Another definition of genocide is provided by the United Nations (UN) General assembly Resolution 96 (I) passed in 1946 that classified genocide as a crime against international law. In this resolution, genocide is portrayed as something that is condemned by the civilized world (Adelberg, 2005; Mojzes, 2011). The Convention also provided an expanded definition of genocide and characterized it with the intent to destroy a religious, racial, ethnic or a national group by using various methods such as killing people belonging to the group, and using measures aimed at inhibiting births (Adelberg, 2005; Mojzes, 2011; Niewyk, 2013). In addition, genocide is forceful transfer of the children of the group to another group, deliberate actions aimed at the living conditions of the group with the ultimate goal of causing physical destruction, and inflicting serious mental or bodily harm to the group members (Adelberg, 2005; Mojzes, 2011; Niewyk, 2013). At the surface level, the definition of genocide provided by the UN appears to focus on the instantaneous physical destruction imposed on a targeted group; nevertheless, a scrutiny shows that the UN definition of genocide extends beyond just the instant physical aspects. Based on this definition, genocide is characterized with acts aimed at destroying “some, most or all” aspects of a group, and that genocide targets either entire group of people or a portion of the group (Adelberg, 2005). An inference from this definition is that genocide does not need to be carried out successful on the entire group to be labelled genocide (Adelberg, 2005). The aspect in the UN definition is that genocide results in serious mental or physical harm, which implies that the genocidal acts are not limited to physical acts. For example, a government that embarks on creating laws having the specific aim of inhibiting the reproduction patterns of a particular group, restricting their movement, or oppressing them, can be labelled genocidal (Adelberg, 2005). Actions carried out to destroy the political, social, and economic existence of a targeted group can be considered to inflict serious mental harm to the members of the group. It is evident that the original concept of genocide as presented by Lemkin is consistent with the UN’s definition in the sense that genocide extends beyond mass killings; nevertheless, the feature of mass killings was a common aspect of genocides that occurred in the 20th century Europe (Niewyk, 2013).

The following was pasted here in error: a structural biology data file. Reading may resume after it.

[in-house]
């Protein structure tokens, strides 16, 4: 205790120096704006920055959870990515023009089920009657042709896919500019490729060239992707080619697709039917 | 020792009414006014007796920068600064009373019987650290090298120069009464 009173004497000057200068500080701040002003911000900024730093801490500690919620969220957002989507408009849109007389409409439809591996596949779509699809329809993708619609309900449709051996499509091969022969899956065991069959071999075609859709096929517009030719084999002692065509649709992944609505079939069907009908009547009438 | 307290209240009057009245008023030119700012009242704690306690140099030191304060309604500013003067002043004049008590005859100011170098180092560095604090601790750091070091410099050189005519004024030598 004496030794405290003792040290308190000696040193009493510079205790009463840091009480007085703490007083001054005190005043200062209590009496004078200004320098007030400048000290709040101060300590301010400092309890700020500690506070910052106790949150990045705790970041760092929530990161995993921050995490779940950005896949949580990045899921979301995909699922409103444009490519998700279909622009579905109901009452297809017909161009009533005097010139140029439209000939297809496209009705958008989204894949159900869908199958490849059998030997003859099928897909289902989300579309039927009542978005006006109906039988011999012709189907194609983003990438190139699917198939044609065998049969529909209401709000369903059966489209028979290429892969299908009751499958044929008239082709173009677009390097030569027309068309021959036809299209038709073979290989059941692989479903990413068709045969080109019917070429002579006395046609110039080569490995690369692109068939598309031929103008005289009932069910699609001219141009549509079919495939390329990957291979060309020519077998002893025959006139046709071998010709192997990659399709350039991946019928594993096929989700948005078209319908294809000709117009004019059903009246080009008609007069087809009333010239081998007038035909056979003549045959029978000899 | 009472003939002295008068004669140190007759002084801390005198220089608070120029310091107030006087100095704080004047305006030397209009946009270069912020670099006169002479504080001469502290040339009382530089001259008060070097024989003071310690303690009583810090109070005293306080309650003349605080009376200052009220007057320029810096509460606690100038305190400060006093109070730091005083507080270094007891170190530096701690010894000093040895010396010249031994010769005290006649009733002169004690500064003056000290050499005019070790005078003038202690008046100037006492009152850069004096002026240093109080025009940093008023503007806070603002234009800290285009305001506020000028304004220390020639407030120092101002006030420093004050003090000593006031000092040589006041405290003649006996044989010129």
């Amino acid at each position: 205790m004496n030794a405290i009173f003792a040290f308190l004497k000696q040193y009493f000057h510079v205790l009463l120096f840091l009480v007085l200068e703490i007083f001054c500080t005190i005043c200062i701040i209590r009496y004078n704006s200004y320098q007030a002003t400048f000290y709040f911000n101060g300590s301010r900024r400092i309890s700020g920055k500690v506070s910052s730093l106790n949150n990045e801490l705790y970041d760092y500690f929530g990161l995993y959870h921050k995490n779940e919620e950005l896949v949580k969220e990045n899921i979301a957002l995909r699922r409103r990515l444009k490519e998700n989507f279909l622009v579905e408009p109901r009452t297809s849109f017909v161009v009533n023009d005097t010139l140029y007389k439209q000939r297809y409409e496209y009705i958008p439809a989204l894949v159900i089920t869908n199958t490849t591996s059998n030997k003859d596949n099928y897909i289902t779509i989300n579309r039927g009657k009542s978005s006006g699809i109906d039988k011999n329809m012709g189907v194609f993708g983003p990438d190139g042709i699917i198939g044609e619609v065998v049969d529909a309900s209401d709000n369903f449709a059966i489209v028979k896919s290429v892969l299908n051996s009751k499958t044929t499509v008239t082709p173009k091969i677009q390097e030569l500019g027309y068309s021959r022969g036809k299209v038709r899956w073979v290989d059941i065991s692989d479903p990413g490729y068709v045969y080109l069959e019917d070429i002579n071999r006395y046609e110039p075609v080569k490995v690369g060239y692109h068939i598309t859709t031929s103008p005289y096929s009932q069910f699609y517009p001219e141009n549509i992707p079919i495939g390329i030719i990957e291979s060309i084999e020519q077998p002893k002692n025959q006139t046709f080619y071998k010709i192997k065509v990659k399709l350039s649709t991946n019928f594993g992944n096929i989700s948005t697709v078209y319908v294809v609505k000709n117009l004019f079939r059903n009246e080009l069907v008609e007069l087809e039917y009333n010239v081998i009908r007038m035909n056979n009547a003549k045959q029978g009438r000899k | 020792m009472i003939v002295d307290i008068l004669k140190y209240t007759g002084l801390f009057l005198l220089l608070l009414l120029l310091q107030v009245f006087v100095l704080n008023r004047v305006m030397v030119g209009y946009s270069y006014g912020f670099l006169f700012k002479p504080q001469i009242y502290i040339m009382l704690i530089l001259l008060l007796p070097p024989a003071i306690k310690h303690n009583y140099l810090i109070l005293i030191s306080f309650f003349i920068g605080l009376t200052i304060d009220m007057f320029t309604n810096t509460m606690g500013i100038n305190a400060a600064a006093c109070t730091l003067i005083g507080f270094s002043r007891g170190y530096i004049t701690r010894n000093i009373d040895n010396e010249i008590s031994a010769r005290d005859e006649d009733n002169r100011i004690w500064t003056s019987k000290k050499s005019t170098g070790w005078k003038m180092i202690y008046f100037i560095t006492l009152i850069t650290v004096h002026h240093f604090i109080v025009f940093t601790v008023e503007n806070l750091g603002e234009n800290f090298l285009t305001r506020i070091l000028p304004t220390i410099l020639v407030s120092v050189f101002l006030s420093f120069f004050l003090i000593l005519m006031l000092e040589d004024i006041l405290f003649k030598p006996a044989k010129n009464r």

The Hague Resolutions provide an individual dimension to genocide, wherein it is not perceived as actions undertaken solely by states. In this respect, genocide is not perceived as a conflict between states and armies; instead, it is a war that targets people (Adelberg, 2005). As a result, the Hague Resolution’s scope of genocidal acts covers the individual acts. Another important distinction is between genocide and ethnic cleansing. In the late 20th century, the conflicts in Europe were described as cases of ethnic cleansing, especially after the onset of the Balkan Crisis witnessed in the 1990s (Mojzes, 2011). Some authors have argued that ethnic cleaning and genocide are the same, whereas others have maintained that they are different. For Adelberg (2005),genocide is characterized by the intentional killing of the entire group or part of a national, religious, or ethnic group, with the main objective being to kill the people belonging to the targeted group. The ultimate goal of genocide is to wipe out all the traces of a particular group from a territory. Simply stated, the goal is to eliminate the alien religious, ethnic, or national group and gain control of the territory that they inhabited (Niewyk, 2013). It is evident that genocide focuses on the annihilation of groups, which might not necessarily take place through murder. The case is the same for ethnic cleansing, which entails the relocation of groups without necessarily having to kill them. In other words, when people are relocated from their homeland, the assailant essentially tries to terminate the crucial foundations of life associated with the targeted group (Heinsohn, 2000). Therefore, in most accounts, it can be argued that the features of ethnic cleansing are the same as the expanded definition of genocide.